Over the course of the 1960s, you write that domestic employment fell from 32 percent of African-American women’s employment to 13 percent.
Right. And health care replaces domestic labor as the most important component of black women’s employment. Hospital work is understood as better than domestic service in a lot of ways, but there’s also a continuity there which is, again, encoded in the law, as well as having cultural and economic dimensions.
But the civil rights movement makes those exclusions increasingly politically intolerable, and makes health care workers increasingly likely to resist and fight back. And in the context of growth, it becomes more possible to envision how you do that. It started in New York, where 1199 had first emerged in the 1930s as the pharmacists’ union, and over the course of the 1940s and especially 1950s had won some key victories. In the late 1960s, on the momentum of the civil rights movement, 1199 tried to go national. There’s a very famous strike in Charleston, South Carolina, which the union loses, but they lose it in a heroic way that gains them a lot of attention and credibility. Coretta Scott King is very involved and becomes the union’s national figurehead, and they launch these campaigns in a bunch of other cities: Baltimore, Philadelphia, Buffalo, Cleveland. They succeeded in a number of places, laying the groundwork for what would become a nationwide health care union that eventually became part of SEIU, which it still is today.
In Pittsburgh, at the end of 1969, they roll into town and they try to carry out the same strategy they carried out in other places, and it doesn’t work. The strategy was to overwhelm the conservatism and resistance of hospital administration by means of just pure militancy. The idea was that you can’t go through the NLRB because you’re not covered by labor law, but you can potentially force an employer to recognize you anyway if you’re determined enough, if you hold together through direct action of different kinds. That’s what they tried to do.
They succeeded at winning recognition at a big nursing home, the Jewish home and hospital in the Squirrel Hill neighborhood. But they did not succeed in any of the big general hospitals. One reason is that the racial composition of the workforce was a little different than it was in Philadelphia or Baltimore or New York. Pittsburgh didn’t really have a second Great Migration from the South, because the steel industry stagnated relatively early compared to, say, the auto industry.
And so its black population was smaller proportionally.
Exactly. So that means that while black workers are still disproportionately represented in the health care industry, the workforce is not as racially homogenous. If you’re going to carry out a strategy like just jamming union recognition through by means of direct action, it helps to have a relatively homogeneous black workforce. If that’s your strategy, and your slogan is “Union Power, Soul Power,” none of the white workers are going to participate. So their ceiling was already lower in Pittsburgh.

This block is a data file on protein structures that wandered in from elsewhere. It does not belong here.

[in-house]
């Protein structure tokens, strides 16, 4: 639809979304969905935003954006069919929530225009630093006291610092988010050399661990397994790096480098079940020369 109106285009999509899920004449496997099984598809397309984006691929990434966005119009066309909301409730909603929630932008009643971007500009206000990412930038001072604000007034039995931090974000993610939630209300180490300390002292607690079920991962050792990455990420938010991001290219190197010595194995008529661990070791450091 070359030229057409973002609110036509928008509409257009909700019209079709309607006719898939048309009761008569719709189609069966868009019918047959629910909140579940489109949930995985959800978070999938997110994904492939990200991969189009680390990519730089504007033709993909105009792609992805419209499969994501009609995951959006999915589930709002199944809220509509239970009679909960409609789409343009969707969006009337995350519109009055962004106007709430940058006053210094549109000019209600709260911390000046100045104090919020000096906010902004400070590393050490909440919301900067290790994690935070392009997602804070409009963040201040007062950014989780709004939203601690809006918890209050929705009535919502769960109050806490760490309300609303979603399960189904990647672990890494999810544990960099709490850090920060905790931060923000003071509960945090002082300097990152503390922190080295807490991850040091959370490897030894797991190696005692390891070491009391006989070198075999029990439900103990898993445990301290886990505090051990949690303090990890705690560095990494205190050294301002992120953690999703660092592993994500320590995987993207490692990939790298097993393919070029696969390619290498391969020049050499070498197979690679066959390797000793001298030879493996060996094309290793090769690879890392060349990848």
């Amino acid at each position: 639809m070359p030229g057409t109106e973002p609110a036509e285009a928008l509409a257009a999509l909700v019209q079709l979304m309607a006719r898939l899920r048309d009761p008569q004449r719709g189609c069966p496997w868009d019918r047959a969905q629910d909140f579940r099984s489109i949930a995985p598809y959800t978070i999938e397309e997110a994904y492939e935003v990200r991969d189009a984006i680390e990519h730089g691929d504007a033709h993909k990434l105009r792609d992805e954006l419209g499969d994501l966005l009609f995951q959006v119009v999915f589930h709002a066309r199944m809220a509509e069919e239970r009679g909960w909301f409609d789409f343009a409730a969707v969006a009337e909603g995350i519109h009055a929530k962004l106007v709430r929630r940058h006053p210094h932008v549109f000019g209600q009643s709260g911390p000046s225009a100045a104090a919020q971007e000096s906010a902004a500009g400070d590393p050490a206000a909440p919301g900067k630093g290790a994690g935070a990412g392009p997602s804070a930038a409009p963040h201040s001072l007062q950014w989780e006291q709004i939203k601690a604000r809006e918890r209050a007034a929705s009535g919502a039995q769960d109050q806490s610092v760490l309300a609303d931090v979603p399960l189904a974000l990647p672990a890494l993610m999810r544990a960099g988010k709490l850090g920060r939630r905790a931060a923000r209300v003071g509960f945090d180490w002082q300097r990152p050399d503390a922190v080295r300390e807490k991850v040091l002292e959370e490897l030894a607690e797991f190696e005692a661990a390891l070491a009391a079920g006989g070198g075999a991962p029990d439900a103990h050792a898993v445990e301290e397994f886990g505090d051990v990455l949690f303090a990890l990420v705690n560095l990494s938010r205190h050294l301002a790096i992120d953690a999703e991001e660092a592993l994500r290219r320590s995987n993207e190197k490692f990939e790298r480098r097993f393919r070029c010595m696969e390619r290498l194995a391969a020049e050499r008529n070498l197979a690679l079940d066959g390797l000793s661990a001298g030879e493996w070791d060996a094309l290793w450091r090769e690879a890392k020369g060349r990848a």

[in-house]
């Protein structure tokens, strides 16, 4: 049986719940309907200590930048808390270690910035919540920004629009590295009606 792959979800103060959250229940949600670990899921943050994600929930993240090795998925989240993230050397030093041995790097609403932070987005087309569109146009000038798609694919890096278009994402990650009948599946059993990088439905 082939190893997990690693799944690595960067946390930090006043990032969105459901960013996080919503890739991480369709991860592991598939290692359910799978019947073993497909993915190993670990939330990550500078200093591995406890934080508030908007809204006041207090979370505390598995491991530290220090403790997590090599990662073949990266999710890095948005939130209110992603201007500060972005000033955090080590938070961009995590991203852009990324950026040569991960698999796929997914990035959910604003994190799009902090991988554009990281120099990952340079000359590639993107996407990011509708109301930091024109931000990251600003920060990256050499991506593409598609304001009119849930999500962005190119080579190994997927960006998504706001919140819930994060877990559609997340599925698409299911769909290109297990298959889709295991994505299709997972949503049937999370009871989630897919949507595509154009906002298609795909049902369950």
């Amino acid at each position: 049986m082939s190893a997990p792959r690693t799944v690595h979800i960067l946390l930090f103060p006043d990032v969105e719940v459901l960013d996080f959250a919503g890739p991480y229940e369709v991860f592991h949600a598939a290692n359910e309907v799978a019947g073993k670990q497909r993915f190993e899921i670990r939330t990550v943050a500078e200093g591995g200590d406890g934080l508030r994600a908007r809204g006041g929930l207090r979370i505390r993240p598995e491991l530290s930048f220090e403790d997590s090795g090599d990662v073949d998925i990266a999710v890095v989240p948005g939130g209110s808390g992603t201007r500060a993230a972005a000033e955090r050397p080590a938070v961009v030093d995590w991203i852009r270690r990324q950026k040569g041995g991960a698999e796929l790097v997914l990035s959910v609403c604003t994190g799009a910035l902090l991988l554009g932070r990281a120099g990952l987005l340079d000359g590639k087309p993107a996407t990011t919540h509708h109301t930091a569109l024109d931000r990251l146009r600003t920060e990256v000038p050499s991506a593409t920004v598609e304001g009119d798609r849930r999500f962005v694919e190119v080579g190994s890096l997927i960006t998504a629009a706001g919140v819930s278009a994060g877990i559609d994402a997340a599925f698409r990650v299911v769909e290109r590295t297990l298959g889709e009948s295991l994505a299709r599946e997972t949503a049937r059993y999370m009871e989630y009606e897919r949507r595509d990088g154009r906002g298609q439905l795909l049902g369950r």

And because of the legal situation and the social context of health care work, management was able to resort to all of these tools that would be illegal in another context. They invite in a rival union to compete and muddy the waters, which would be illegal in another context. And they race-bait and even Jew-bait, because 1199 had Jewish leadership.
Looking back on it, it’s just clear that health care workers were are too legally, culturally, economically, and politically marginal to carry out something like this. The system was going to be able to hold them at bay while it continued its growth cycle over the course of the 1970s.
Ultimately, the whole health care system is premised on the invisibility of a huge section of the workforce. And I don’t mean that in a general cultural way. I mean that literally they were not legally considered workers for a huge portion of the time in which the system was being built. Even in 1974, when federal labor law was amended, it was amended in such a way as to only allow them to unionize under severely burdened conditions — to make it harder, very explicitly, because we can’t have them interfering with the business of the hospital, because the business of the hospital, although it’s private, is still a public concern. There’s always that weird public-private thing at the heart of this.
The reality of health care labor is structurally, economically, and legally denied in how the system is institutionally organized and how its labor relations are conducted. What that means is that as it grows, the boosters who see health care as a potential basis for a postindustrial recovery or a new economy can pretend that the bottom layers of the workforce aren’t really there or don’t really matter. They don’t particularly have to be accounted for.Original post